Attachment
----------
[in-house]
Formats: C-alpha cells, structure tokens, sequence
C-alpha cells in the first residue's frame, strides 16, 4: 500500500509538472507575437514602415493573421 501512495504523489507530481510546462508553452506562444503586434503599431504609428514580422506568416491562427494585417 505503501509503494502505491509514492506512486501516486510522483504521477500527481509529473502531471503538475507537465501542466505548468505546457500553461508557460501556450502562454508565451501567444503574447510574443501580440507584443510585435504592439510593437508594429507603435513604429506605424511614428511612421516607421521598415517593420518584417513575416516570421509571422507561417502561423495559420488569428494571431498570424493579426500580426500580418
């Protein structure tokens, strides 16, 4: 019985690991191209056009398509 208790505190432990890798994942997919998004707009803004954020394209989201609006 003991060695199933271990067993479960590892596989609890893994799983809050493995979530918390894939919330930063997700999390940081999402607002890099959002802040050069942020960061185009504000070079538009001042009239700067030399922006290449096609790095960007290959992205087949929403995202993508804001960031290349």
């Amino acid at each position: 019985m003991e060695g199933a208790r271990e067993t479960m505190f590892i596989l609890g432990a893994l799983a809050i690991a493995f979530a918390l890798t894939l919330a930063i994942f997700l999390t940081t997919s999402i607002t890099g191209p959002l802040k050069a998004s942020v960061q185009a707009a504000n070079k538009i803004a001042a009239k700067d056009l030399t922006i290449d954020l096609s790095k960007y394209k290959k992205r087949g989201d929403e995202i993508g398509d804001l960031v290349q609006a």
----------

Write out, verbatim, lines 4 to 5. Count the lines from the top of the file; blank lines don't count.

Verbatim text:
């Protein structure tokens, strides 16, 4: 019985690991191209056009398509 208790505190432990890798994942997919998004707009803004954020394209989201609006 003991060695199933271990067993479960590892596989609890893994799983809050493995979530918390894939919330930063997700999390940081999402607002890099959002802040050069942020960061185009504000070079538009001042009239700067030399922006290449096609790095960007290959992205087949929403995202993508804001960031290349």
């Amino acid at each position: 019985m003991e060695g199933a208790r271990e067993t479960m505190f590892i596989l609890g432990a893994l799983a809050i690991a493995f979530a918390l890798t894939l919330a930063i994942f997700l999390t940081t997919s999402i607002t890099g191209p959002l802040k050069a998004s942020v960061q185009a707009a504000n070079k538009i803004a001042a009239k700067d056009l030399t922006i290449d954020l096609s790095k960007y394209k290959k992205r087949g989201d929403e995202i993508g398509d804001l960031v290349q609006a």